Finally, A Govt Agency That Wants to Hear From You!

Looks like the CPFB has been working on hard on creating new loan disclosure forms and guess what?

They want to hear from you–yes YOU!

I’ve copied the email that they sent out!  They want you to choose between two loan scenarios (Jasmine and Nandina) and tell them why you would choose one loan option over the other one.  There is also a short questionnaire asking you for suggestions on what else you’d like to know about.

Would you please take a look and choose one of the other.  Please let us know which loan option you choose and why!  What suggestions did you make?  THIS IS YOUR CHANCE TO PROVIDE INPUT (which is totally rare for a government agency anyway!)  Karen Deis, Publisher, www.MortgageCurrentcy.com (Reading the fine print–so you don’t have to!)

 

                                                                       Email Notice From CFPB: 

Since May, we have been asking you to help us improve mortgage disclosure. By comparing different draft forms, you’ve helped us understand how to communicate information more effectively.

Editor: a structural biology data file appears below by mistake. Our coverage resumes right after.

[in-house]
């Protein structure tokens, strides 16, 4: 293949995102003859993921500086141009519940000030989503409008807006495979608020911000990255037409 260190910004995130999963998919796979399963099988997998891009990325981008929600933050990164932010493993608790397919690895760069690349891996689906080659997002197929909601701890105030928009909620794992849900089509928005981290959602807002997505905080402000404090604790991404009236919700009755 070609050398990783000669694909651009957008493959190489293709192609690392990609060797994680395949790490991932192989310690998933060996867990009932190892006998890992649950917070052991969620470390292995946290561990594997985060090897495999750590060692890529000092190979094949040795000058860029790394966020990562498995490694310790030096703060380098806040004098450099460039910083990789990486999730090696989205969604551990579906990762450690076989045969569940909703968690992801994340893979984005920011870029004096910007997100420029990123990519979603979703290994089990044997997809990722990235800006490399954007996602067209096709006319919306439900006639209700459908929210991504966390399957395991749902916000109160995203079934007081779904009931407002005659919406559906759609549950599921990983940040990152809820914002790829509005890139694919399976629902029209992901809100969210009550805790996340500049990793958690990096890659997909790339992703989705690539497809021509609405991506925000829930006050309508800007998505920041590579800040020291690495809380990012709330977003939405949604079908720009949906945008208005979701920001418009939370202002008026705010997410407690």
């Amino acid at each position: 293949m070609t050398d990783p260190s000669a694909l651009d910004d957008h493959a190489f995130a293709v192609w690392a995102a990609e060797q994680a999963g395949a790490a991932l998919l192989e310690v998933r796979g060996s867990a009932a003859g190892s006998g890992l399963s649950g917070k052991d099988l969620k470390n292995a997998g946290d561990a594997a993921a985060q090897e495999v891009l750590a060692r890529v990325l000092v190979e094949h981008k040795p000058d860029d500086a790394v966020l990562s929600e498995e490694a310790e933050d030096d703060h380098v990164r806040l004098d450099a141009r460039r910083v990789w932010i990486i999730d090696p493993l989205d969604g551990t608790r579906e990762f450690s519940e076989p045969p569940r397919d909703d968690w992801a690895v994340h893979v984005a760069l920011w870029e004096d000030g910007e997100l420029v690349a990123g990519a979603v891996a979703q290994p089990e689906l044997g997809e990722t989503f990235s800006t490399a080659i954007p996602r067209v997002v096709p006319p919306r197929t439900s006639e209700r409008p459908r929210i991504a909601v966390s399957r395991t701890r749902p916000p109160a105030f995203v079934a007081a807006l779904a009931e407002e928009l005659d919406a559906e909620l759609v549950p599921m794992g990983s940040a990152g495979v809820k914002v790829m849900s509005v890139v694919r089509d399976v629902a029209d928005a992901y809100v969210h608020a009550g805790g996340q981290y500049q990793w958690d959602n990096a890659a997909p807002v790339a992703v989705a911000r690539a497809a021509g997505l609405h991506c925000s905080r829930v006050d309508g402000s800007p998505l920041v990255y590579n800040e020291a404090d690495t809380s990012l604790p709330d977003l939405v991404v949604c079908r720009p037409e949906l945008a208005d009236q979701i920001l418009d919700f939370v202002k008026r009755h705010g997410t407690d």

Now we need you to do something just a little different.

This time we’ve posted just one version of a disclosure, but with two different mortgage loan products. We’d like you to look at them and decide which one you would choose.

Make your choice today:
www.consumerfinance.gov/knowbeforeyouowe

We’re shifting gears for a simple reason: Comparing two versions of a form is useful, but in the real world, consumers should be able to use disclosures to compare different loan offers, not different forms. An effective disclosure form should help people make the best decisions for themselves and their families.

We want to see how well this version of the form lets people do that. Can consumers use the form to choose the right loan for themselves and their families? Can lenders or advisers make a clear recommendation about the best loan?

Tell us which loan you prefer. Help us make mortgage disclosure forms easier to understand and use:
www.consumerfinance.gov/knowbeforeyouowe

Thank you for your help,
The Consumer Financial Protection Bureau

Heads Up Licensed LO’s – You’ll Need NMLS Credit Authorization starting 11-1-10

NMLS Requiring Your Credit Report Authorization – November 1, 2010. 

 One of the provisions of the National Mortgage Licensing System is that loan officers must be “financially responsible”.  At the time, everyone wondered what the heck that meant?